The work on these gas chambers lasted five weeks, which to us seemed like centuries. We had to work from dawn to dusk under the ceaseless threat of beatings from whips and rifle butts. One of the guards, Woronkov, tortured us savagely, killing some of the workers each day. Although our physical suffering surpassed the imagination of normal human beings, our spiritual agonies were far worse. New transports of victims arrived each day. They were immediately ordered to disrobe and were led to the three old gas chambers, passing us on the way. Many of us saw our children, wives and other loved ones among the victims. And when, on the impulse of grief, someone rushed to his loved ones, he would be killed on the spot. It was under these conditions that we constructed death chambers for our brethren and ourselves.

This went on for five weeks. After the work on the gas chambers had been completed, I was transferred back to Camp No. 1, where I had to set up a barbershop. Before killing the women, the Germans cut off their hair and gathered it all up carefully. I never learned for what purpose the hair was used.

My quarters were still in Camp No. 2 but, because of a shortage of craftsmen, I was taken each day to Camp No. 1, with Unterscharführer Hermann as my escort. He was about 50 years old, tall and kind. He understood us and was sorry for us. The first time he came to Camp No. 2 and saw the piles of gassed corpses, he turned pale and looked at them with horror and pity. He left with me at once in order to get away from the gruesome scene. He treated us workers very well. Often, he surreptitiously brought us some food from the German kitchen. There was so much kindness in his eyes that one might have been tempted to pour one's heart out to him, but he never talked to the inmates. He was afraid of his colleagues. But his every move and action showed his forthright character.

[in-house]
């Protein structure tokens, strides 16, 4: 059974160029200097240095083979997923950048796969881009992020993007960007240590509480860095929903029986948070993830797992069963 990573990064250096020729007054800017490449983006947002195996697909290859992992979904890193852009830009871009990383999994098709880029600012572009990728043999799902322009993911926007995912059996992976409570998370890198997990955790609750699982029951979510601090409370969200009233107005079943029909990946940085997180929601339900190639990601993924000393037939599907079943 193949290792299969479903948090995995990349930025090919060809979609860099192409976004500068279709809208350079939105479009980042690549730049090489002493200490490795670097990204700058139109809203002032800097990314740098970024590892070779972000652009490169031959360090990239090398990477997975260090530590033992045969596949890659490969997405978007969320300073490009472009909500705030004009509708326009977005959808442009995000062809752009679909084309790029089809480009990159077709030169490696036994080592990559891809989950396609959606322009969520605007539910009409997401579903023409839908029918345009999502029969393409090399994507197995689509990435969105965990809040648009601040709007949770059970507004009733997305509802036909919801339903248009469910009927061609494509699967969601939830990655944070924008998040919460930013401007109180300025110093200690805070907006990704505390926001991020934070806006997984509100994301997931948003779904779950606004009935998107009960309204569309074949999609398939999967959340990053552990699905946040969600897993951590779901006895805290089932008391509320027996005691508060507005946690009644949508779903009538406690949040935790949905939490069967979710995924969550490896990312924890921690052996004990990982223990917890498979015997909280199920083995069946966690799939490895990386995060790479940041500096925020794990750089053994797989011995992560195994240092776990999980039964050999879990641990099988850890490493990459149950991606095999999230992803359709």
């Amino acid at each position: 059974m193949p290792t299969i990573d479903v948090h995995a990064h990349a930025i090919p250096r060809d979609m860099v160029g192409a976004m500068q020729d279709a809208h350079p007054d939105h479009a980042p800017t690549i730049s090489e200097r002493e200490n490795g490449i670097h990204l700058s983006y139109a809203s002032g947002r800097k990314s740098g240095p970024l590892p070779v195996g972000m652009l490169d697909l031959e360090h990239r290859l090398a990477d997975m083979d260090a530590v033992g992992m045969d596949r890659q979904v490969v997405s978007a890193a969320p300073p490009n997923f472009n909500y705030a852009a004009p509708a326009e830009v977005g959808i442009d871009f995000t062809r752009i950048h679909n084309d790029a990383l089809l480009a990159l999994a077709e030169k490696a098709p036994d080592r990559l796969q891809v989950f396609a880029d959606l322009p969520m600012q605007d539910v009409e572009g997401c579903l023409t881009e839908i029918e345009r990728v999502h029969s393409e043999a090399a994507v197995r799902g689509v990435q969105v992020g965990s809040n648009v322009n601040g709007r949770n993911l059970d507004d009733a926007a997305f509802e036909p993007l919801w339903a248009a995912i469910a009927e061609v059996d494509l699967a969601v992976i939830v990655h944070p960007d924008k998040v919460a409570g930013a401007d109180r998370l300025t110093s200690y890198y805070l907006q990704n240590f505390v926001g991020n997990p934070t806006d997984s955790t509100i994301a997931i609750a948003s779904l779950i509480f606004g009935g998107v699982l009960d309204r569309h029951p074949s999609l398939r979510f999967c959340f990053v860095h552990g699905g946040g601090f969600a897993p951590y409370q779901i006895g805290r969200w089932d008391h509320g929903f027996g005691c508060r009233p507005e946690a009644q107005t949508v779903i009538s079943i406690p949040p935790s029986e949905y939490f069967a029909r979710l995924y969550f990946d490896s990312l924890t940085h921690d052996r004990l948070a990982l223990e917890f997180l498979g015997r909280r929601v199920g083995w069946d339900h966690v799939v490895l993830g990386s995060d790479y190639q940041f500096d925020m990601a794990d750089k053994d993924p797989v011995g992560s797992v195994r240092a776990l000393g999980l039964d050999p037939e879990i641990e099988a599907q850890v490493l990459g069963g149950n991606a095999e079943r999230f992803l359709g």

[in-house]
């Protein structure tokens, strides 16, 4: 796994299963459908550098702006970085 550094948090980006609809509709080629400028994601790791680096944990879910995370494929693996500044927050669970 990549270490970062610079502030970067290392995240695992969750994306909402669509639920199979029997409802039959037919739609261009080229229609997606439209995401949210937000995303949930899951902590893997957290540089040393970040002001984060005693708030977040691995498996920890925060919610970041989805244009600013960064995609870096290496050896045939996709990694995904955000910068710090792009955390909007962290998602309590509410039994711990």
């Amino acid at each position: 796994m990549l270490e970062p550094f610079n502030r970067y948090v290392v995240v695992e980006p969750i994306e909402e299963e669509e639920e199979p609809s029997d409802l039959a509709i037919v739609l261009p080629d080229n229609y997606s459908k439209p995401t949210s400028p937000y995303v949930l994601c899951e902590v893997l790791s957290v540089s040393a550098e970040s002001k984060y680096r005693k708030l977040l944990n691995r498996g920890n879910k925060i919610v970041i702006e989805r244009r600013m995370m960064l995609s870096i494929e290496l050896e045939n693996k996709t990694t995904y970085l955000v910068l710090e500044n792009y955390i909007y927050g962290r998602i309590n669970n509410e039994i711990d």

While I was working in Camp No. 1 many transports arrived. Each time a new transport came, the women and children were herded into the barracks at once, while the men were kept in the yard. The men were ordered to undress, while the women, naively anticipating a chance to take a shower, unpacked towels and soap. The brutal guards, however, shouted orders for quiet, and kicked and dealt out blows. The children cried, while the grownups moaned and screamed. This made things even worse; the whipping only became more cruel.